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Fully Custom Built Competition Ready Glock 34 vs. A Standard Glock

Fully Custom Built Competition Ready Glock 34 vs. A Standard Glock

When Gaston Glock set out to design a lighter, more ergonomically correct, high capacity pistol for military use in the 80's he came up with the Glock 17 (so named because it was his 17th invention). The polymer frame "safe action" pistol soon became the standard sidearm for the majority of Law Enforcement agencies in one form or another, and if it would have been entered into the US Army's pistol trials in 1986, it would likely have become the same with our military. However, that didn't happen and the Beretta 92 (M9) took its place in history. We’ll discuss our thoughts on stock Glock pistols, and we’ll walk you through our fully custom competition ready Glock 34 build which features over $3,000 in parts alone as an example of the highest quality Glock type pistol it is possible to create.

In my humble opinion the stock Glock has four weaknesses: The sights, the trigger, the slide stop, and the guide rod. The trigger is NOT a major weakness, it’s just an average trigger on an otherwise above average firearm... But, we’ll get to that in a minute. The sights, however, are crap. The white half rectangle on the rear sight draws attention away from the front sight post which is the opposite of what you want on a sidearm. "Gun fight, front sight". This is not all bad because an experienced shooter doesn't need sights on their pistol for the majority of scenarios, and we always upgrade to night sights anyway. The sights we put in our competition Glock build are Trijicon suppressor height night sights with blacked out rear dots (keeping attention on the front post). Being suppressor height allows them to be co-witnessed with our Trijicon RMR red dot sight. The trigger is long and heavy, especially in comparison to something like the Sig SRT in our "best" pistol article. Also not a major issue because a good polish, pre-travel modification, and/or a $20 trigger bar can make a huge improvement. Add a spring kit and its better still. If you want one of the best triggers available in any pistol you can easily get one of the drop in, fully adjustable trigger units like the Phantom Adjustable Trigger from www.rockyourglock.com that we put in our custom Glock build. The guide rod is polymer, weak, and cheap. The spring is also underpowered. The underpowered stock spring allows the Glock to cycle lighter loads, but increases felt recoil. We believe a polymer guide rod is more likely to cause malfunctions than a stainless steel or tungsten version. A heavier spring and guide rod like the one we used for our Glock build will also greatly decrease felt recoil. If you are using a suppressor it’s easy enough to switch out a lighter spring for proper suppressor/firearm function. We used a Glockmeister tungsten recoil spring assembly with an 18lb spring for our 3 gun style custom Glock 34 build. Lastly, the slide stop. I believe it is a weak point in the mechanical design of the pistol itself. The stop is weak and too much relies on the small slide stop and relatively weak spring. At a time when I personally had to use a Glock pistol to defend myself in a life or death situation the slide stop malfunctioned and locked the slide back after one round was fired (Murphy’s Law). Luckily, that one round I fired saved my life. This also would have been an easy fix (tap, rack, bang), had I needed to fire more rounds. However, all machinery is subject to failure, all machines have weak points, if it can happen it will, and this is likely to be the only design flaw in the Glock. It's also completely preventable with proper maintenance (spring changes), cleaning, and inspections of one's firearm. There is not really an "easy fix" for slide stop malfunctions, but it isn't a major issue as long as the springs are changed out as needed (which is part of normal maintenance). We went with an extended slide stop from Rock Your Glock for our build.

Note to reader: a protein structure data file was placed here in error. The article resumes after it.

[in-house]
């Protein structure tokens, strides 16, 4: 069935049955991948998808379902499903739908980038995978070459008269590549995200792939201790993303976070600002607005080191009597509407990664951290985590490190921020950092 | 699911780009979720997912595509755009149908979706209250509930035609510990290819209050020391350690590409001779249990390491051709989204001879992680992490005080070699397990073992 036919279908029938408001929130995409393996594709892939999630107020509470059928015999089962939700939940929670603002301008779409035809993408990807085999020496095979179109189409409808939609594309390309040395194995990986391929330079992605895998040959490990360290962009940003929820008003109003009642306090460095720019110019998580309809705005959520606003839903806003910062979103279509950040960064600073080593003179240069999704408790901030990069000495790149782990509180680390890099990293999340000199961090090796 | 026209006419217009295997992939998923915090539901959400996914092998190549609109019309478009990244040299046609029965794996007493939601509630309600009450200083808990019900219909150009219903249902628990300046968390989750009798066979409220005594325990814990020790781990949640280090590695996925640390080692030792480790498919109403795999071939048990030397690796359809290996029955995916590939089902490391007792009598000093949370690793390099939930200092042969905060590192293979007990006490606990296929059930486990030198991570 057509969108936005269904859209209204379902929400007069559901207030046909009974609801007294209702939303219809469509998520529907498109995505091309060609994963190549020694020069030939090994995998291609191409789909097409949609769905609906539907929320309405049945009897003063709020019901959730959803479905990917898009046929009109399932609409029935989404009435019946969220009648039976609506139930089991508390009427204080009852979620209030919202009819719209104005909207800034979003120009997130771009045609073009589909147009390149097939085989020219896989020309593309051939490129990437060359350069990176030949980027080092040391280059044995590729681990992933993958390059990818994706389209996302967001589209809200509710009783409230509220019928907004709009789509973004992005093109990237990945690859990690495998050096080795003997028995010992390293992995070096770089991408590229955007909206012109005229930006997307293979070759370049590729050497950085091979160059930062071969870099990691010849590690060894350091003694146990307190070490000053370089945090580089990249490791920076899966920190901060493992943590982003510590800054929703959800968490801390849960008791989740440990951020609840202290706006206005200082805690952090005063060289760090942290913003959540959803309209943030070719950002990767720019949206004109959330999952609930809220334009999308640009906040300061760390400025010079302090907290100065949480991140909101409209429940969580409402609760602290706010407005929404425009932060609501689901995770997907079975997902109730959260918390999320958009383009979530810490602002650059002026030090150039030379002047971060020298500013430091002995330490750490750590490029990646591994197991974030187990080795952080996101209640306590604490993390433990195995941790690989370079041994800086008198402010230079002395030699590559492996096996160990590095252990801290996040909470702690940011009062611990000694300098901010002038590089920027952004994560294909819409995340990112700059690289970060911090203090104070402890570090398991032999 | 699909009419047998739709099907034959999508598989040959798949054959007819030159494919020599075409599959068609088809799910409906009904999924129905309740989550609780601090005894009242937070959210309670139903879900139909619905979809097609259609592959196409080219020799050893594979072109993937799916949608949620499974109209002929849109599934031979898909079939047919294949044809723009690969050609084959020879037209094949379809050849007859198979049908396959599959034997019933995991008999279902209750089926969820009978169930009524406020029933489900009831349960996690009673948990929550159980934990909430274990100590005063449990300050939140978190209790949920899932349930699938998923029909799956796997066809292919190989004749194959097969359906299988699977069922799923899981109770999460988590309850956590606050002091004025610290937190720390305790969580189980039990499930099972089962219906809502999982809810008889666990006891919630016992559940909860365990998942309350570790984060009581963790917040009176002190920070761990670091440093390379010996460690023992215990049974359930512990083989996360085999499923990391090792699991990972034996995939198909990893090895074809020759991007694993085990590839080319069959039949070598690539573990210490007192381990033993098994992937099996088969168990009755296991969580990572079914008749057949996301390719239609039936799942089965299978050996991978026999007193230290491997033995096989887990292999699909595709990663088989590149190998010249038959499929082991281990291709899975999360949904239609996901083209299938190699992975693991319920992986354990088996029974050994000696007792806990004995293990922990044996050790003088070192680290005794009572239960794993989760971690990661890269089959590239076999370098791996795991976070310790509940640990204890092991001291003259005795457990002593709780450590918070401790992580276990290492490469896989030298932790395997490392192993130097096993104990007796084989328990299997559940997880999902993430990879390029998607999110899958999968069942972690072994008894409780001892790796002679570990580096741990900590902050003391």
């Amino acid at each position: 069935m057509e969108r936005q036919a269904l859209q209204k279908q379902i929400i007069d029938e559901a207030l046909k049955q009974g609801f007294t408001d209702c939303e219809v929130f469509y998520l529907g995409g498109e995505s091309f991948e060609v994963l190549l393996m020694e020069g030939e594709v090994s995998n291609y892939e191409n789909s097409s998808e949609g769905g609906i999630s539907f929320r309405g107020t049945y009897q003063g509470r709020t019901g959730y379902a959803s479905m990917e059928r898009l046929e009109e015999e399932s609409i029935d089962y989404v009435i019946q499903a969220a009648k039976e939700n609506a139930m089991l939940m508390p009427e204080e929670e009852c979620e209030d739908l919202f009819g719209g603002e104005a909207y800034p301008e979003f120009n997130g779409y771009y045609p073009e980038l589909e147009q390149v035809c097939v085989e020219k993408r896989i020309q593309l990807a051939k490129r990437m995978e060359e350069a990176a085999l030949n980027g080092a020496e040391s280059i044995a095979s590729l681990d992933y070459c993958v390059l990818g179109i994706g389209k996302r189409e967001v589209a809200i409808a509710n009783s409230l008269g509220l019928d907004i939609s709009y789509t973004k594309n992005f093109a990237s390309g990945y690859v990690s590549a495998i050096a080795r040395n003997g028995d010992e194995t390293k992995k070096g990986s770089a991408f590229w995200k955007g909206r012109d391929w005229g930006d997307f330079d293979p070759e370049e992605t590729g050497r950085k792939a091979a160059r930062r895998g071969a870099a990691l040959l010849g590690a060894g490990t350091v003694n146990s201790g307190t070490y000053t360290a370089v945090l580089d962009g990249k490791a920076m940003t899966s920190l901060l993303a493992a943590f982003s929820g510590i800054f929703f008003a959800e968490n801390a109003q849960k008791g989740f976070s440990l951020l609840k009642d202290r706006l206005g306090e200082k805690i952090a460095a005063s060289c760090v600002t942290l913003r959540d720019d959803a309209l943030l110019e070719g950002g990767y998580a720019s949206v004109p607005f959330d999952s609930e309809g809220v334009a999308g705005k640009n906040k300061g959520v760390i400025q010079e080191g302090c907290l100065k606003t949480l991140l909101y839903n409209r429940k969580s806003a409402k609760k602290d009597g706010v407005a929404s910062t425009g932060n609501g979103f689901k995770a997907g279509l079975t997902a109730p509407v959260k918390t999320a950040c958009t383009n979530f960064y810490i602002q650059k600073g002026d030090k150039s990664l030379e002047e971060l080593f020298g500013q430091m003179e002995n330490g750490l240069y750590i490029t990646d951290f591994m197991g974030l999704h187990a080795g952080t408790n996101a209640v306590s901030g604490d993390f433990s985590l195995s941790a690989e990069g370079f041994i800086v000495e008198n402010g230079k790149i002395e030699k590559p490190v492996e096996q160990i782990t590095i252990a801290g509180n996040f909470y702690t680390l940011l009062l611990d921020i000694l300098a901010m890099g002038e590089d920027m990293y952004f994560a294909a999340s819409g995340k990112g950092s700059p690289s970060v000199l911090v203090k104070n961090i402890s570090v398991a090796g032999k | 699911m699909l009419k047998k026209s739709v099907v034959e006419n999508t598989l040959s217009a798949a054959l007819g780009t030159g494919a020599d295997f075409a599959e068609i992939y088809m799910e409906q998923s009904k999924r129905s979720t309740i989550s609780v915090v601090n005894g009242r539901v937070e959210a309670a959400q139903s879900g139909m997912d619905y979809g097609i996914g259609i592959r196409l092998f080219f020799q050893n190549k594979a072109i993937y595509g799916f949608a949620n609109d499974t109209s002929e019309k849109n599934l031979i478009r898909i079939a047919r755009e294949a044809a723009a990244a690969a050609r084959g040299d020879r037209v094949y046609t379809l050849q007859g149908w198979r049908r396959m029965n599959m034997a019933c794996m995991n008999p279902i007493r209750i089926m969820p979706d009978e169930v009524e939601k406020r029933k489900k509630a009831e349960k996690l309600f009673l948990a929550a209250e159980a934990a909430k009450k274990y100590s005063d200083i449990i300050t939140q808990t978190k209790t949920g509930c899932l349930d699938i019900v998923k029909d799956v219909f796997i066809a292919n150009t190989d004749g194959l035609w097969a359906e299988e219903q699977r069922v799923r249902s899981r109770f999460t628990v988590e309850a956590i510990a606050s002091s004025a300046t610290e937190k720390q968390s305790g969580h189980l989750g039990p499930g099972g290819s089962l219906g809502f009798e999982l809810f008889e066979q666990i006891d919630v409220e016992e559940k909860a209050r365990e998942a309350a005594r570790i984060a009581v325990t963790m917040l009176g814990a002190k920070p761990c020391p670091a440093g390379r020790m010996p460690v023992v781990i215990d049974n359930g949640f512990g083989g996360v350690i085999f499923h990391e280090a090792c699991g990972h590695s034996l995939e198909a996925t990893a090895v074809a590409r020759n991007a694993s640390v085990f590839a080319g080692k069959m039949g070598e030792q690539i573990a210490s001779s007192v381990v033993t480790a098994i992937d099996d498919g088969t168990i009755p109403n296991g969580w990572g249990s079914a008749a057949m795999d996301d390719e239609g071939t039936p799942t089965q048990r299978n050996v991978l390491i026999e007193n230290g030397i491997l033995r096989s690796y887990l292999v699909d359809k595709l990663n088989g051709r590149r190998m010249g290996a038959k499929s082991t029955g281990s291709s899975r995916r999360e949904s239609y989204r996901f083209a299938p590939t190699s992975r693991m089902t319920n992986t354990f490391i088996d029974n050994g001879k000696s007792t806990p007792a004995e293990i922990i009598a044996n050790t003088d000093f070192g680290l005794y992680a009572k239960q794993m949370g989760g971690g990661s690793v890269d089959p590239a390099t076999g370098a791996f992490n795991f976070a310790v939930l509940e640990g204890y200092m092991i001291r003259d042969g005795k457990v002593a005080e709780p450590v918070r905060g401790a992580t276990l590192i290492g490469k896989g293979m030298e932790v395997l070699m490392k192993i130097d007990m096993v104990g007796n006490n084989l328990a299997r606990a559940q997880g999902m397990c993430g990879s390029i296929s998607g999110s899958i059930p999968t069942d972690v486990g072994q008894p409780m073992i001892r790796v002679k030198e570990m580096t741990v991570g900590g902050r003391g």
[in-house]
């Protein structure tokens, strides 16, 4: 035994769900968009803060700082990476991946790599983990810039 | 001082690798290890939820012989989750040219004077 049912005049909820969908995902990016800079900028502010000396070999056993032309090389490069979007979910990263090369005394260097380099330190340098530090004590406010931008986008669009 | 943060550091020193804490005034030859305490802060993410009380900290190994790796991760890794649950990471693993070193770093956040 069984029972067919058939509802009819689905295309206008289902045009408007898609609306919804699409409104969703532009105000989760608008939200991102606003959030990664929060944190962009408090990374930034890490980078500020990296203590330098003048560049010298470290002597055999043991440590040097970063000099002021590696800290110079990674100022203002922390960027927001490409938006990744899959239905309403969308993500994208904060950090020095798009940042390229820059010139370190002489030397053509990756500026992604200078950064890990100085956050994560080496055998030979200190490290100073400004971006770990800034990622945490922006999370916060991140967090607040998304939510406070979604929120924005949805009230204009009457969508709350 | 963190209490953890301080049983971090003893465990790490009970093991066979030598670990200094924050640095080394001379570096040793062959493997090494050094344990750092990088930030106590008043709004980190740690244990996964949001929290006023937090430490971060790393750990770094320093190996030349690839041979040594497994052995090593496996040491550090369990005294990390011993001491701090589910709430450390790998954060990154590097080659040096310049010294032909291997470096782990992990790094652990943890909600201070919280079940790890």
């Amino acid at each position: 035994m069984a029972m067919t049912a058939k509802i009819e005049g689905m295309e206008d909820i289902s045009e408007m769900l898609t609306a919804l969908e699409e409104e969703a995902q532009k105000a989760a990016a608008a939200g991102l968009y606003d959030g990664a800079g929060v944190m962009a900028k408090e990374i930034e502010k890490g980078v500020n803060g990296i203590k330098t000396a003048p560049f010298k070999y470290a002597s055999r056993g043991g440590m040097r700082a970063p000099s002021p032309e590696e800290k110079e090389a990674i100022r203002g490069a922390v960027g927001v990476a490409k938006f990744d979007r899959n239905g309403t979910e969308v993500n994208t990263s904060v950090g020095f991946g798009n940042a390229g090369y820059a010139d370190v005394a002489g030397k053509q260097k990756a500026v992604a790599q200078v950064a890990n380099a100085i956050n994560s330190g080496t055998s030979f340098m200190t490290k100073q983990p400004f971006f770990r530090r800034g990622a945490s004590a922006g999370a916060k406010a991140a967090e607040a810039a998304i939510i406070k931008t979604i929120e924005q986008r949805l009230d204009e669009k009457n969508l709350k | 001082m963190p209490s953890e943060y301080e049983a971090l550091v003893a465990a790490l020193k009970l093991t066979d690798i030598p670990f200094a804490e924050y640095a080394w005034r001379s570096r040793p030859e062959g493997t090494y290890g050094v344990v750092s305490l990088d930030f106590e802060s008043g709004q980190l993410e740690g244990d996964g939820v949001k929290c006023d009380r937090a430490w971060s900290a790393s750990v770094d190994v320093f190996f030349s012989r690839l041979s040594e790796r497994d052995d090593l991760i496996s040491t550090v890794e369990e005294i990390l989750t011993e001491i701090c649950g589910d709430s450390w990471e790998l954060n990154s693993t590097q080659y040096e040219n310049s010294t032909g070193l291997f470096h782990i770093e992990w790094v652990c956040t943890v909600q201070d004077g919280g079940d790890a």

When we wrote up our "best" pistol article we knew it would only be a matter of time before we dedicated a write up to the Glock. When a friend of ours from Chaos and Pain supplements ( www.chaosandpain.com ) contacted us inquiring who could build him the best custom Glock pistol possible it was an easy answer, we could. We built him a Glock 34 out of the very best individual components, none of which are stock Glock parts, and took this opportunity to compare and contrast our build to that of OEM Glock pistols. Most of our guys own Glocks, many of them carry Glocks, and one even shot competitively for the Glock amateur team and is a certified Glock armorer (He did all the labor on this build). Glocks have come a long way since their initial invention and now come in all shapes, sizes, and calibers. The many different models offered are in fact very different animals, but the general mechanics and function of all Glock pistols are similar enough to do an effective write up in which the general information applies to them all.